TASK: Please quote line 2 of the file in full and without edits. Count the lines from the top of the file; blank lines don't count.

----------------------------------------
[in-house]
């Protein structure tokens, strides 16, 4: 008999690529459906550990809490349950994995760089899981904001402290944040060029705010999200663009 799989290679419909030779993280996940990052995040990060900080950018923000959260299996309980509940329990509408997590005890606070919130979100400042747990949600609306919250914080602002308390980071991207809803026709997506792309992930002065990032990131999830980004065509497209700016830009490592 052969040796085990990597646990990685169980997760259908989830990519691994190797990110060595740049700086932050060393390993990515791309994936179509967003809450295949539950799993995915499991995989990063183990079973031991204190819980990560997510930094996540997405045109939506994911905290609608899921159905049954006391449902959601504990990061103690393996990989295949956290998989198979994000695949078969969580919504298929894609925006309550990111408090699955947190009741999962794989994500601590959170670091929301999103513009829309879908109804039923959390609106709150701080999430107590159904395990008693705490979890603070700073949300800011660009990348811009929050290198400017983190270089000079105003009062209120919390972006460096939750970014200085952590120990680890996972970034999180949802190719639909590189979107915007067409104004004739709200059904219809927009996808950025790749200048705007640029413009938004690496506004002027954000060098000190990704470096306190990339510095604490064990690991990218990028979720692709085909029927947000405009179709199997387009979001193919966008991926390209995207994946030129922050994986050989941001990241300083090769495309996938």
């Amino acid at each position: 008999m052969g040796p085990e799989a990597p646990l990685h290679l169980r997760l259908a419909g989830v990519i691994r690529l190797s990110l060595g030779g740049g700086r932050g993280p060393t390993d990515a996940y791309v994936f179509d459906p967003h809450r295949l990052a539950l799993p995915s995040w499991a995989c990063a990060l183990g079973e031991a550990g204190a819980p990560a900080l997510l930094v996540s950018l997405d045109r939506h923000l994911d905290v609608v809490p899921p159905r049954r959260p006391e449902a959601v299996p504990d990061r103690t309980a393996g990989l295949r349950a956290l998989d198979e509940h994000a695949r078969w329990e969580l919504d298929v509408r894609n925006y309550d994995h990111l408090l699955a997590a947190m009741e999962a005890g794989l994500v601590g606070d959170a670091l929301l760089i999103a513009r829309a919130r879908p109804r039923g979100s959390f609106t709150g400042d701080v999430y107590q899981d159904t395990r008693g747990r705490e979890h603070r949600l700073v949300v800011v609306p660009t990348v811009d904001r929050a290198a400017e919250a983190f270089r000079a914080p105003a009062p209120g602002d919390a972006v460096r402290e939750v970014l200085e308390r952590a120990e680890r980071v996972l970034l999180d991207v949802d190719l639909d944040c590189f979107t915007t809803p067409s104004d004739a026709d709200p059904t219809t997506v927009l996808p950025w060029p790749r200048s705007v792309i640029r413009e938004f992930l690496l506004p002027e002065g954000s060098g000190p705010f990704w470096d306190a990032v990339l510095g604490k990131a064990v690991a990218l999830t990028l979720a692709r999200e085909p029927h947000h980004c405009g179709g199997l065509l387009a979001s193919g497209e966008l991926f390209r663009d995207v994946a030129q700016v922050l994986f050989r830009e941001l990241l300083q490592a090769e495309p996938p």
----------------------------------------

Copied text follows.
């Protein structure tokens, strides 16, 4: 008999690529459906550990809490349950994995760089899981904001402290944040060029705010999200663009 799989290679419909030779993280996940990052995040990060900080950018923000959260299996309980509940329990509408997590005890606070919130979100400042747990949600609306919250914080602002308390980071991207809803026709997506792309992930002065990032990131999830980004065509497209700016830009490592 052969040796085990990597646990990685169980997760259908989830990519691994190797990110060595740049700086932050060393390993990515791309994936179509967003809450295949539950799993995915499991995989990063183990079973031991204190819980990560997510930094996540997405045109939506994911905290609608899921159905049954006391449902959601504990990061103690393996990989295949956290998989198979994000695949078969969580919504298929894609925006309550990111408090699955947190009741999962794989994500601590959170670091929301999103513009829309879908109804039923959390609106709150701080999430107590159904395990008693705490979890603070700073949300800011660009990348811009929050290198400017983190270089000079105003009062209120919390972006460096939750970014200085952590120990680890996972970034999180949802190719639909590189979107915007067409104004004739709200059904219809927009996808950025790749200048705007640029413009938004690496506004002027954000060098000190990704470096306190990339510095604490064990690991990218990028979720692709085909029927947000405009179709199997387009979001193919966008991926390209995207994946030129922050994986050989941001990241300083090769495309996938």